Philadelphia, PA (Sports Network) -
The story of Evgeni Malkin's NHL career up to this point can be separated into two parts.
The first part ended on June 12, 2009, when Malkin's Pittsburgh Penguins celebrated the franchise's third Stanley Cup title and he was awarded with the Conn Smythe Trophy.
What has transpired since then, however, has been a humbling experience for the now 24-year-old Russian superstar. The recent news that a torn ACL and MCL in his right knee will likely end his 2010-11 season is yet another post-Conn-Smythe disappointment for the man affectionately referred to as Geno.
Much of the talk surrounding Malkin's injury has been about what the loss will do to Pittsburgh's Stanley Cup chances this season, but it could be even more interesting to look at what the ligament tears will mean for Malkin's career.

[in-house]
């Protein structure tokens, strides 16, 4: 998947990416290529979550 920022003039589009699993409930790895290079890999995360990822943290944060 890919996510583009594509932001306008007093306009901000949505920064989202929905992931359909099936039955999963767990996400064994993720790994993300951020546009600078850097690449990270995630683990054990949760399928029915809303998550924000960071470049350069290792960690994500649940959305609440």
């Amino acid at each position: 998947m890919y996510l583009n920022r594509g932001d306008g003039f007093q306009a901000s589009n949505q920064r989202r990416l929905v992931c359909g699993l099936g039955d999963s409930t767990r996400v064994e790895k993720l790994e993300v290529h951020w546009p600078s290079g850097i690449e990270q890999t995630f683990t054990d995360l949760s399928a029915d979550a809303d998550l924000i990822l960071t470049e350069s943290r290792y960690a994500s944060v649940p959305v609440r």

Although the Penguins have yet to confirm it, it seems almost a certainty that Malkin will need surgery to repair his injury. Recovery from that type of procedure is usually about 4-to-6 months and by the end of rehab Malkin should be back to the way he was before he suffered the injury this past Friday against Buffalo.
Evgeni Malkin's production has dipped since Pittsburgh's championship season.
But, that is merely the physical side of Malkin's nature. The bigger story for Malkin could be how he bounces back from a psychological standpoint. After all, injuries have become a substantial part of the Malkin story, especially since the Pens reached the pinnacle of their sport in 2009.